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Exile

Rachel Weeps in Ramah: Of All the Patriarchs, God Listens Only to Her

Rachel weeps over her exiled descendants and God hears her plea (Jer 31:14–16). Expanding on this passage, the rabbis in Midrash Eichah Rabbah envision Jeremiah awakening the patriarchs and Moses to plead with God to have mercy on Israel. Upon their failure to move God, the matriarch Rachel intervenes successfully.

Prof.

Hagith Sivan

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The Origins of Torah Study

A Post-Destruction model of Jewish Identity: Reading and studying Torah as if our life depended on it.

Dr.

Jacob L. Wright

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Turning Jeremiah's Land Deed Into an Oracle of Hope

Jeremiah 32 describes the prophet’s redemption of his uncle’s ancestral land. The scribal authors turned this transaction into an oracle. Eventually, the passage was expanded to include a prayer in which Jeremiah invokes the exodus from Egypt and the gift of the land. Taken together, the passage inspires hope for exilic Jews that God will redeem their land as well.

Dr

Mark Leuchter

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Dating Deborah

The Song of Deborah (Judges 5) is often seen as an ancient text, perhaps one of the oldest in the Tanach, but analysis of its language and contents suggests that it is a later Deuteronomistic composition.[1]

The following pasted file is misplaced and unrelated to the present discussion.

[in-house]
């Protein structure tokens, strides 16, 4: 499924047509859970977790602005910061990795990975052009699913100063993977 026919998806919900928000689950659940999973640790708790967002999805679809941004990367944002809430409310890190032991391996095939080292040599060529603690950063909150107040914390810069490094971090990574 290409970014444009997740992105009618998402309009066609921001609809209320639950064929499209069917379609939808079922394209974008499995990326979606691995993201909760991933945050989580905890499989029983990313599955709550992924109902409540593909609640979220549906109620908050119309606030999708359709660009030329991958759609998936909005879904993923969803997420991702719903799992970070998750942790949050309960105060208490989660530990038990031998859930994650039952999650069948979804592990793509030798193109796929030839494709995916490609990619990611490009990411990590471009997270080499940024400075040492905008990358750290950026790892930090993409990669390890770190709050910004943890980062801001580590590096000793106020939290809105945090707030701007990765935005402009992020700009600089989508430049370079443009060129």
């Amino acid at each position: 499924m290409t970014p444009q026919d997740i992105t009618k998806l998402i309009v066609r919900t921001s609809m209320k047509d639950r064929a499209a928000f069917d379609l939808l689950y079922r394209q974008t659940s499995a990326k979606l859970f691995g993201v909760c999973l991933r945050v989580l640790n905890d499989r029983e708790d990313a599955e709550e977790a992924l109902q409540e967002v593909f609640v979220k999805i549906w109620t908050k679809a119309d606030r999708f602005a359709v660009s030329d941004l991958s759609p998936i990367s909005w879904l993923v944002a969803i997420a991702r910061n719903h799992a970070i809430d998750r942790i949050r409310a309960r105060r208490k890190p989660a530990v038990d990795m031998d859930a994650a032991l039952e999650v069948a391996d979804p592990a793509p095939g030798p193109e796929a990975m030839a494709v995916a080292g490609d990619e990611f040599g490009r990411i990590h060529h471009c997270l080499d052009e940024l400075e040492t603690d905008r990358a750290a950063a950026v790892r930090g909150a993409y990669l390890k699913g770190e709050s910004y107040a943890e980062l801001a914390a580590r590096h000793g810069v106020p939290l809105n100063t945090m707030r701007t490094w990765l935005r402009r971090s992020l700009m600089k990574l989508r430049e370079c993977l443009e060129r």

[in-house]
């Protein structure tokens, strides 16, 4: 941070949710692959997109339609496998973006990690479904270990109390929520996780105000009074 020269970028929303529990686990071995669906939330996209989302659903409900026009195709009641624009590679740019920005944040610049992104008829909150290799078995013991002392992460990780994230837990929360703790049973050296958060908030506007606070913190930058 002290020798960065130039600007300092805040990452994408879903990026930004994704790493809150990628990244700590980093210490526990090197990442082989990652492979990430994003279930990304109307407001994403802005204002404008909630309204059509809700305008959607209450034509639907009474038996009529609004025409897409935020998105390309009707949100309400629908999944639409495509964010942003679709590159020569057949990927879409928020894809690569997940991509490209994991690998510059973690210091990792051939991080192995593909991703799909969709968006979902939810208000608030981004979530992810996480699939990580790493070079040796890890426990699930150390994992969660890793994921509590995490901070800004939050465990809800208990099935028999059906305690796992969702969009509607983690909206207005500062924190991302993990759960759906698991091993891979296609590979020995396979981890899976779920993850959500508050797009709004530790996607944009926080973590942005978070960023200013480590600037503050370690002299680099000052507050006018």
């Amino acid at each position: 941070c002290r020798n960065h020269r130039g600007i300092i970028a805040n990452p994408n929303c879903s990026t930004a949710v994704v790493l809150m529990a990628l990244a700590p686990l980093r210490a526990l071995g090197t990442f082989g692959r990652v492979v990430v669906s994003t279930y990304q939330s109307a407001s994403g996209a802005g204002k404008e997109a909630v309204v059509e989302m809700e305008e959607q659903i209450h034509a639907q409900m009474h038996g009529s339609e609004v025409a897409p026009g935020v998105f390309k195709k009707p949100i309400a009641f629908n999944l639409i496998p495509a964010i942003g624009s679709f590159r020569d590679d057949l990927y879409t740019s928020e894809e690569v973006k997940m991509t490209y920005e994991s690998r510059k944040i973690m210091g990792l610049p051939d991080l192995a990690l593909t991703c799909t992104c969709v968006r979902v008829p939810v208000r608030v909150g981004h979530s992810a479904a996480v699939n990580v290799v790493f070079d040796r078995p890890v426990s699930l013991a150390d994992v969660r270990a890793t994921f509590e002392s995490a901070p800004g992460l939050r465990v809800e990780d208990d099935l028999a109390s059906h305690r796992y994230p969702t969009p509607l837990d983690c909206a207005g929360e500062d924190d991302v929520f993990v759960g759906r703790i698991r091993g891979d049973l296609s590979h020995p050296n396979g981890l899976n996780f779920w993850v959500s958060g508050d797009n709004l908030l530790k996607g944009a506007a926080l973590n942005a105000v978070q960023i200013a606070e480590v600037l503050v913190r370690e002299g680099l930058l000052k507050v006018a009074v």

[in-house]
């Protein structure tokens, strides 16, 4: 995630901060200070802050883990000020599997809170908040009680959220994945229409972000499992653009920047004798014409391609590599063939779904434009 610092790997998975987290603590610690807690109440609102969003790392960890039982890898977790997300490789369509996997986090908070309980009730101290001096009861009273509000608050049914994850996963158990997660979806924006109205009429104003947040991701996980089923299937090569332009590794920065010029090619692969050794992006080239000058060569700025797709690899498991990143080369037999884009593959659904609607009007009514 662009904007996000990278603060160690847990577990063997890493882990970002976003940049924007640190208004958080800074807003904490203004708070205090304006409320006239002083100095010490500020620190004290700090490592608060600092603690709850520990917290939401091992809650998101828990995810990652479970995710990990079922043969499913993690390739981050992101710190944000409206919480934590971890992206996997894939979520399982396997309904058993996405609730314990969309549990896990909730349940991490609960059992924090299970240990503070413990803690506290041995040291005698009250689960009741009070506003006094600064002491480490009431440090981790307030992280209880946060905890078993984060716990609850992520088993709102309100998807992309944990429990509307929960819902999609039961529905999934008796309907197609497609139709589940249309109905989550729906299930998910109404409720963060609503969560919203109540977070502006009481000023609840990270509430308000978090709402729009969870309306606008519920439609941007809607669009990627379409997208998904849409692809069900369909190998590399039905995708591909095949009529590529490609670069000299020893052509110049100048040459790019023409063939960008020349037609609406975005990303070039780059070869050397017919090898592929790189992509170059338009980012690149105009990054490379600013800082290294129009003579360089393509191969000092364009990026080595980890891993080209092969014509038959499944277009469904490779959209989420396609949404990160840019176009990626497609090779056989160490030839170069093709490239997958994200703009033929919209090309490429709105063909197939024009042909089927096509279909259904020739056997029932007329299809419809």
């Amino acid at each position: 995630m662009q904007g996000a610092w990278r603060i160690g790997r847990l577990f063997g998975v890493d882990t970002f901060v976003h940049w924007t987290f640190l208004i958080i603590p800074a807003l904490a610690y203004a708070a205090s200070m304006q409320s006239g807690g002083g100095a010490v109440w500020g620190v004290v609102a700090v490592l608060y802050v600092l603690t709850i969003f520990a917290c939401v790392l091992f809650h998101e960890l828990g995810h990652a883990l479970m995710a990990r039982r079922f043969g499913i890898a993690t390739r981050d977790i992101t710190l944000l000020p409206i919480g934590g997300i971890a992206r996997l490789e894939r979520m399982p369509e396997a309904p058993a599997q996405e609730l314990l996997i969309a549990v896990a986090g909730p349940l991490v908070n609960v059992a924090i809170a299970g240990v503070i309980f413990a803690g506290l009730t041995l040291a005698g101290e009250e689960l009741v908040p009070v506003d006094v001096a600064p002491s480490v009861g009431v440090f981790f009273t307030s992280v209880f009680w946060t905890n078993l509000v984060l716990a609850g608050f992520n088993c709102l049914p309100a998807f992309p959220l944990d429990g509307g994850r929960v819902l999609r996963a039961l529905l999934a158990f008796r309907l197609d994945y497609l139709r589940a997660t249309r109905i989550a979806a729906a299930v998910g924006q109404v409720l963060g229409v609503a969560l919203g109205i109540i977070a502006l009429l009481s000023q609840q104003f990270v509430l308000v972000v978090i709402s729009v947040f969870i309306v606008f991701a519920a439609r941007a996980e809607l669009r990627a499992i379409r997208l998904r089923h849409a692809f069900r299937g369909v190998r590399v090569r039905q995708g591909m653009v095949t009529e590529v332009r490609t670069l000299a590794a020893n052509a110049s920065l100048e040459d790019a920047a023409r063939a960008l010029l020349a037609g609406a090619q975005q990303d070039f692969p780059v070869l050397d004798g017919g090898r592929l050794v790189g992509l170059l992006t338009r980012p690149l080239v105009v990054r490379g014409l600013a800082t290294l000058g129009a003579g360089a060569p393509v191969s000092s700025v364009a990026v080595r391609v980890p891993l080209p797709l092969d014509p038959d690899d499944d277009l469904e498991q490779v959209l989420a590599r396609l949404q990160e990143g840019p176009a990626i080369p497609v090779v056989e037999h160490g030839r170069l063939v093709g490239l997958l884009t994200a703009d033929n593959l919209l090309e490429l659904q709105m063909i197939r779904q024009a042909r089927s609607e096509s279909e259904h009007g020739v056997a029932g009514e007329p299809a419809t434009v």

Dr.

Serge Frolov

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The Good Land of Israel

What are the favorable qualities of the land of Israel and what is God’s relationship to it?

Dr. Rabbi

David Frankel

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Comparing Curses

Leviticus 26 and Deuteronomy 28 are often lumped together, as the two great curses, but their careful comparison reveals some fundamental and surprising differences.

Prof.

Marc Zvi Brettler

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For Whom Does Rachel Weep?

Before the destruction of Judah in 586 BCE, Jeremiah wrote a series of oracles consoling his northern brethren. After the destruction of Judah, a supplementary layer was added to console the southern Judahites as well.

Prof.

Marvin A. Sweeney

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